– ceremcem
    Commented Dec 29, 2020 at 22:32
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    \$\begingroup\$ @Mast then you can put "1k 2% resistor". Point is, another engineer usually doesn't need the precise part number \$\endgroup\$ Commented Dec 30, 2020 at 14:06
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    \$\begingroup\$ @user253751 Agreed, but you don't make the BOM for the next engineer. You make it for whoever is doing the assembly and buy-in. \$\endgroup\$
    – Mast
    Commented Dec 30, 2020 at 14:19

7 Answers 7


It obviously depends from the component and what it is used for in a circuit. Take for example a simple 1k resistor in a certain package.

A manufacturing facility would have component engineers that deal with alternative parts, and since they cannot know what the resistor does in a circuit, they also have no clue what kind of resistor they should select. So if you don't specify at least one specific resistor part or multiple different specific parts, they don't take the risk and put just something there, they will ask you for instructions suggest alternatives that you must choose from.

Sometimes, it could be that any 1k resistor with 10% tolerance for a LED is fine, but if it needs to be a precision 1% resistor for some sensitive thing, it makes a difference. Also for high speed AC circuits the resistor material makes a difference, a wirewound resistor won't work while a film resistor would. For low noise a carbon resistor may be out of the question. For high pulse current applications a standard resistor is not acceptable. There are just so many different kinds of 1k resistors, even if you did state the tolerance, package, wattage, and many other things.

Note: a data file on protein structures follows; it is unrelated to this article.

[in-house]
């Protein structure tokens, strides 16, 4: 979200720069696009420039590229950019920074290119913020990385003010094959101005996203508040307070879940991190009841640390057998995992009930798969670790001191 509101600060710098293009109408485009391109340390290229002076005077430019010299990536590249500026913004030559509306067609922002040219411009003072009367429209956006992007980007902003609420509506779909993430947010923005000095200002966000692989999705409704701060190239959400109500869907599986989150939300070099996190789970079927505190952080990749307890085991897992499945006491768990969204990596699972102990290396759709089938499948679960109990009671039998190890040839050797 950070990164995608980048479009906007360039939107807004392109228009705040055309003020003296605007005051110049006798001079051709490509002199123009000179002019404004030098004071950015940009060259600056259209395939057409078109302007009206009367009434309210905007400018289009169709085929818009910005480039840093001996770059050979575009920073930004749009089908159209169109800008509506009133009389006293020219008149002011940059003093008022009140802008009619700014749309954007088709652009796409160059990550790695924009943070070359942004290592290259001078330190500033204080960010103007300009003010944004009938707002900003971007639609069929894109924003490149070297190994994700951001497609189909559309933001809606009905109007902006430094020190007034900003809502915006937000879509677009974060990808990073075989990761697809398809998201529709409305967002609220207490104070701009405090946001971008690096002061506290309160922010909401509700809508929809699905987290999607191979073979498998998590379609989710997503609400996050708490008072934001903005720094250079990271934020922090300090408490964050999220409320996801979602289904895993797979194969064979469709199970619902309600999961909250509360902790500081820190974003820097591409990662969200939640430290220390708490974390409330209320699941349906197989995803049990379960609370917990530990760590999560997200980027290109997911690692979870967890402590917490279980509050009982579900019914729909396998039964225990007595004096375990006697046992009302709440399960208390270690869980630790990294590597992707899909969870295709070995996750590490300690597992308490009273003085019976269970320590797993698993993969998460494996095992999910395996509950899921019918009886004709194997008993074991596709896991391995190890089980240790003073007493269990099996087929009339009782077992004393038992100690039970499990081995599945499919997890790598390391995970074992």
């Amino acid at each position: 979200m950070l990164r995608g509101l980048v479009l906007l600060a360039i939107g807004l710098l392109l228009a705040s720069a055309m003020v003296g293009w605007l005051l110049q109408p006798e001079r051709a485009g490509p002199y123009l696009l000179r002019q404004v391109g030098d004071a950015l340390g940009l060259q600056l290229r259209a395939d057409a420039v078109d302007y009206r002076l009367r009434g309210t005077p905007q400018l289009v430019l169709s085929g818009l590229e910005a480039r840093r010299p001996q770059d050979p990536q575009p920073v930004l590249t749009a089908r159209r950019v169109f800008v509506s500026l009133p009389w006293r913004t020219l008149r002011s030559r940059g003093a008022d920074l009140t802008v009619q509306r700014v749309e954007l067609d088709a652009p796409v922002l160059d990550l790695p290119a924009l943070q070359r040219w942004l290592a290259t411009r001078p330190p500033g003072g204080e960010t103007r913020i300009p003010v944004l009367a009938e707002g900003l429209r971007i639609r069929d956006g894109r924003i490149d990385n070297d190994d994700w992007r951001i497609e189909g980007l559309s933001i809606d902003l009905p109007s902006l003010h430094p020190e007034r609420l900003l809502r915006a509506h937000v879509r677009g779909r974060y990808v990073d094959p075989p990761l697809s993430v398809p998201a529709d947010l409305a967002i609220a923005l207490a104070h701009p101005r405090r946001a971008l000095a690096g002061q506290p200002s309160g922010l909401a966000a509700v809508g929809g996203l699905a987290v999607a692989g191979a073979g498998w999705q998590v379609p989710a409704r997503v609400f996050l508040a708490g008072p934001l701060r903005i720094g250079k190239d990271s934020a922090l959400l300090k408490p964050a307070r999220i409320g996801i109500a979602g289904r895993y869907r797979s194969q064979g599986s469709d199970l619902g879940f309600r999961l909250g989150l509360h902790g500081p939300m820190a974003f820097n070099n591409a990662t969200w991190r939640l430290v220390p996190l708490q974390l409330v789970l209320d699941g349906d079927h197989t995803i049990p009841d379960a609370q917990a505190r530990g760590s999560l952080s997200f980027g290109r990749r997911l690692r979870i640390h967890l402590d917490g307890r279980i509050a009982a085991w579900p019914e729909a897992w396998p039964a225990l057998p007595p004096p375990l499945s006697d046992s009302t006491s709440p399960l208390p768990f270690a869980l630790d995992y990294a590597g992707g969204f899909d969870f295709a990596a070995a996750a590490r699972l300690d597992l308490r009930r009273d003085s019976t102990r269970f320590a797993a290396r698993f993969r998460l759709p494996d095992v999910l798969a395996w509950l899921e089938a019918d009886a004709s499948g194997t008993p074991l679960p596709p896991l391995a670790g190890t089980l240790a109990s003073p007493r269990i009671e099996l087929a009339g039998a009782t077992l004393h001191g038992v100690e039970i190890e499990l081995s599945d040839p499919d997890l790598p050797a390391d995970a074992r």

And no, the part numbering does not mean that chips with identical part from different manufacturers behave identically under all circumstances. There might be a reason why you chose a specific manufacturer. Or if there is not, then indicate it that it should not matter. But then you should also be sure that any manufacturer is fine, perhaps by looking at datasheets and/or testing the component in the circuit before accepting the use in design.